(CNN) - House Majority Leader Eric Cantor hit President Barack Obama and Senate Democrats on Saturday for supporting a "tax hike" in the ongoing dispute over who should benefit from an extension of Bush-era tax breaks.
"House Republicans, joined by 19 Democrats, passed a bill to stop the looming tax hike that will hit all Americans next year," Cantor, a Republican from Virginia, said in his party's weekly address.
"On the other side of the Capitol, in the Senate, a Democrat-only plan to hike taxes passed. The president sided with Harry Reid and the Democrats, insisting that their plan to raise taxes was the answer for economic growth."
Cantor was referring to votes to extend the Bush-era tax cuts, which Republicans want to see extended on income of all levels.
But Democrats generally want to see it extended on income under a certain threshold. Obama has proposed a level of $250,000 and says tax on income above that level should be assessed under "the tax rates that existed under Bill Clinton."
The Virginia Republican said that the unemployed are "frustrated by the lack of results in Washington," and cited a study that found not extending the breaks "could result in the loss of over 700,000 jobs."
"But I am hopeful that with the passage of a bipartisan bill to stop the tax hike in the House and with unemployment still above 8% that President Obama will return to the position that he embraced less than two years ago and agree that now is not the time to be raising taxes on small business job-creators and the hardworking taxpayers of this country," Cantor said.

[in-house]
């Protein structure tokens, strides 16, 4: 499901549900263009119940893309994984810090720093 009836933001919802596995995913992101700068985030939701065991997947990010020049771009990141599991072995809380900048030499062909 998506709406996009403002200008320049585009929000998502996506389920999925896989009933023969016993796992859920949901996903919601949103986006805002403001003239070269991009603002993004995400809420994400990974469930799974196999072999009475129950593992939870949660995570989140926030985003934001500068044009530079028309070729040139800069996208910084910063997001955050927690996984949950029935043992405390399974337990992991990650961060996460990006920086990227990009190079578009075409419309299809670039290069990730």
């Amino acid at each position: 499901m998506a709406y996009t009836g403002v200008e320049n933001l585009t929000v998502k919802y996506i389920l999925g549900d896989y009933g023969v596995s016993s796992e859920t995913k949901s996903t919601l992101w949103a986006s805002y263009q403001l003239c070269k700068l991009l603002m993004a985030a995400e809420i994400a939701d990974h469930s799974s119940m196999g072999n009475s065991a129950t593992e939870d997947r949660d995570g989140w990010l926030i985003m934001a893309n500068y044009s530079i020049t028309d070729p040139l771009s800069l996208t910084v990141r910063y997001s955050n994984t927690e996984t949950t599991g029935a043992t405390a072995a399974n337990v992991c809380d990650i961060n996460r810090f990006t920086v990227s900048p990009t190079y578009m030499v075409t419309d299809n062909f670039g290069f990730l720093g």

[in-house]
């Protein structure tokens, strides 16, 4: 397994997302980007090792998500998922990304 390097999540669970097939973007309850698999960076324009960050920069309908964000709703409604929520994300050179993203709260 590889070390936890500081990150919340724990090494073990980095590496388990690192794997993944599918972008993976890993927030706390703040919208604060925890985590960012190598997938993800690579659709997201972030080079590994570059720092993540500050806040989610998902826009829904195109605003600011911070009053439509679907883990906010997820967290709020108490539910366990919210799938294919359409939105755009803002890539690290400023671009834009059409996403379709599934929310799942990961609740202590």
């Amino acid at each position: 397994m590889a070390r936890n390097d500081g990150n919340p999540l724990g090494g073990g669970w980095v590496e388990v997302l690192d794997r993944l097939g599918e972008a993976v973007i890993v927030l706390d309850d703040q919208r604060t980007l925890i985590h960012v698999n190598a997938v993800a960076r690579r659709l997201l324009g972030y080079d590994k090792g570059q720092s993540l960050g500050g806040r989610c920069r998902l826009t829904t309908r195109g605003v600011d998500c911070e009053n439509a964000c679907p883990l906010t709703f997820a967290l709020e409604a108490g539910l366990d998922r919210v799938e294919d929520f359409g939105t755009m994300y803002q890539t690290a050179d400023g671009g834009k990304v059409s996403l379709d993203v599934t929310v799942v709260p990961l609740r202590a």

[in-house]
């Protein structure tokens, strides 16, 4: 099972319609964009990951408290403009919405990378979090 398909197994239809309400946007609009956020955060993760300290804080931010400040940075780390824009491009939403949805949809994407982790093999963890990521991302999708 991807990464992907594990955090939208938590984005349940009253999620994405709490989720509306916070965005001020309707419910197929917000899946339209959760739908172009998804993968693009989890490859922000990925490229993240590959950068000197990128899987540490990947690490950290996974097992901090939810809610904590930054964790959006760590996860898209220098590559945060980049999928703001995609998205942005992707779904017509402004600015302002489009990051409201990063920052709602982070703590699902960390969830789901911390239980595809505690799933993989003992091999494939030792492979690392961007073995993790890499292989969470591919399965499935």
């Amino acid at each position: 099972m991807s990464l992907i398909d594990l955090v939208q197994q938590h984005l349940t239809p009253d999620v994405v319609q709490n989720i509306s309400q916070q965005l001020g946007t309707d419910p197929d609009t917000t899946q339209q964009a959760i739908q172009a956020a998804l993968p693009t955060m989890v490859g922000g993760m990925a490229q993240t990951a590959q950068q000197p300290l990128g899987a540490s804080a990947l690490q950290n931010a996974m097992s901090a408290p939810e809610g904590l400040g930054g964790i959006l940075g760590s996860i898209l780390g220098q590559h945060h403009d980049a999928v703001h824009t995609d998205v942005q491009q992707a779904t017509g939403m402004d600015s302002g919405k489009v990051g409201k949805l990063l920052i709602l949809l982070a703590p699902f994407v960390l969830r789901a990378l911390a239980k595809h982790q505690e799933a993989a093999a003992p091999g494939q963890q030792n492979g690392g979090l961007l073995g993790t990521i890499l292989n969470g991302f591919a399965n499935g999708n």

In remarks in Washington on Friday, Obama praised the Democratic-led Senate for passing a proposal that he supports.
"That means 98 percent of Americans won't see their income taxes go up next year," Obama said. "That means that 97 percent of small businesses wouldn't see their income taxes go up next year - not a single dime. That would be important. And that's why it's so disappointing that, so far, at least, House Republicans have refused to follow the Senate's example and do the same thing.
"We're saying nobody's income taxes go up on the first $250,000 of their income, so even somebody who makes more than $250,000 is still getting a tax break on their first $250,000, you understand?" he said.
But Cantor said the uncertainty of what tax rates will be has consequences for businesses.
"The threat of higher taxes and more red tape has our small business owners anxiously sitting on the sidelines rather than starting a new business and hiring another employee," he said. "They tell me they long for the moment when they can once again think about growing their businesses and hiring people."
Cantor also recognized the ongoing Olympic games, wishing "our athletes in London the very best."